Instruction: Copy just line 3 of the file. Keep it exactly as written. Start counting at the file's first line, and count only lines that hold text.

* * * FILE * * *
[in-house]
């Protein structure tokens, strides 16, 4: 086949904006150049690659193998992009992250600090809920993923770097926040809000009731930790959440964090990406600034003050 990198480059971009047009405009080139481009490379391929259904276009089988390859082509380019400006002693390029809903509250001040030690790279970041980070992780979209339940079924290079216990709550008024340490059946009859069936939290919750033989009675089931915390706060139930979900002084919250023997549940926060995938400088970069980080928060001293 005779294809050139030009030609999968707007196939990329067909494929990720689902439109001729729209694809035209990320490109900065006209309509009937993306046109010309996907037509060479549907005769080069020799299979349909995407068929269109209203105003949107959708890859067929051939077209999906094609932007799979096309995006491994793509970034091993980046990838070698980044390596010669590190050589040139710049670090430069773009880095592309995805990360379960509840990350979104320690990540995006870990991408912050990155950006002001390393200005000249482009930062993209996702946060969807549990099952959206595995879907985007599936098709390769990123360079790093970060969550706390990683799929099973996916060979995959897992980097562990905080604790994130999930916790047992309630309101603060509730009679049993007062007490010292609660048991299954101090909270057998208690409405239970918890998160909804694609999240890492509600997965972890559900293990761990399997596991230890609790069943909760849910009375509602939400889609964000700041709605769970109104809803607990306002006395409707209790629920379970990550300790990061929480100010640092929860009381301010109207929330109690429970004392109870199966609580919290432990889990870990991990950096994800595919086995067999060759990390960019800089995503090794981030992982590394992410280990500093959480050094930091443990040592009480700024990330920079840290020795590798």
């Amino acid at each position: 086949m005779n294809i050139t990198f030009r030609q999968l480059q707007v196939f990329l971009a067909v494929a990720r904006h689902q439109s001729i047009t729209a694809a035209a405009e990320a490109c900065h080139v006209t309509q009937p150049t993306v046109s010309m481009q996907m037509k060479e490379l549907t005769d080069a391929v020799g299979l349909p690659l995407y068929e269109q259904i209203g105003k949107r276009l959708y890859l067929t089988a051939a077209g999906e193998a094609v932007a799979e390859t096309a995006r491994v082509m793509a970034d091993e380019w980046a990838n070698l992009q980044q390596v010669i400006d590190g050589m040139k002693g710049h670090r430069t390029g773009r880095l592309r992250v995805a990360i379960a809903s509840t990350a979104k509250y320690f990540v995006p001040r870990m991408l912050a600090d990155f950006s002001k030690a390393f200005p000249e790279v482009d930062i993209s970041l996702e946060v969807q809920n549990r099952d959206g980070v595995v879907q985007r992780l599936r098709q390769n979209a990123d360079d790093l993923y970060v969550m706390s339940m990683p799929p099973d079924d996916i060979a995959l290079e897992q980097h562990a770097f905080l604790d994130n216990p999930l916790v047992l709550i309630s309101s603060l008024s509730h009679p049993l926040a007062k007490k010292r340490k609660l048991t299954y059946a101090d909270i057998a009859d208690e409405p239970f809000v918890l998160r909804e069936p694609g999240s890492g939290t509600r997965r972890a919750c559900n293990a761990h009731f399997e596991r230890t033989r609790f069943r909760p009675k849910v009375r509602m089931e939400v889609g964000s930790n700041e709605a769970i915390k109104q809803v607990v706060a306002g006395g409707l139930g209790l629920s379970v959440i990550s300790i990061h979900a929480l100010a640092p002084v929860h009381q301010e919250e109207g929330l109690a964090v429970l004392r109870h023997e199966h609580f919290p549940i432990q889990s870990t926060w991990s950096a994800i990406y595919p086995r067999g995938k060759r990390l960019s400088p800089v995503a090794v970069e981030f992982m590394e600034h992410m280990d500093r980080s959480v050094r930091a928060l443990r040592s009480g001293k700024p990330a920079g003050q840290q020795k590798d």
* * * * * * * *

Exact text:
């Amino acid at each position: 086949m005779n294809i050139t990198f030009r030609q999968l480059q707007v196939f990329l971009a067909v494929a990720r904006h689902q439109s001729i047009t729209a694809a035209a405009e990320a490109c900065h080139v006209t309509q009937p150049t993306v046109s010309m481009q996907m037509k060479e490379l549907t005769d080069a391929v020799g299979l349909p690659l995407y068929e269109q259904i209203g105003k949107r276009l959708y890859l067929t089988a051939a077209g999906e193998a094609v932007a799979e390859t096309a995006r491994v082509m793509a970034d091993e380019w980046a990838n070698l992009q980044q390596v010669i400006d590190g050589m040139k002693g710049h670090r430069t390029g773009r880095l592309r992250v995805a990360i379960a809903s509840t990350a979104k509250y320690f990540v995006p001040r870990m991408l912050a600090d990155f950006s002001k030690a390393f200005p000249e790279v482009d930062i993209s970041l996702e946060v969807q809920n549990r099952d959206g980070v595995v879907q985007r992780l599936r098709q390769n979209a990123d360079d790093l993923y970060v969550m706390s339940m990683p799929p099973d079924d996916i060979a995959l290079e897992q980097h562990a770097f905080l604790d994130n216990p999930l916790v047992l709550i309630s309101s603060l008024s509730h009679p049993l926040a007062k007490k010292r340490k609660l048991t299954y059946a101090d909270i057998a009859d208690e409405p239970f809000v918890l998160r909804e069936p694609g999240s890492g939290t509600r997965r972890a919750c559900n293990a761990h009731f399997e596991r230890t033989r609790f069943r909760p009675k849910v009375r509602m089931e939400v889609g964000s930790n700041e709605a769970i915390k109104q809803v607990v706060a306002g006395g409707l139930g209790l629920s379970v959440i990550s300790i990061h979900a929480l100010a640092p002084v929860h009381q301010e919250e109207g929330l109690a964090v429970l004392r109870h023997e199966h609580f919290p549940i432990q889990s870990t926060w991990s950096a994800i990406y595919p086995r067999g995938k060759r990390l960019s400088p800089v995503a090794v970069e981030f992982m590394e600034h992410m280990d500093r980080s959480v050094r930091a928060l443990r040592s009480g001293k700024p990330a920079g003050q840290q020795k590798d």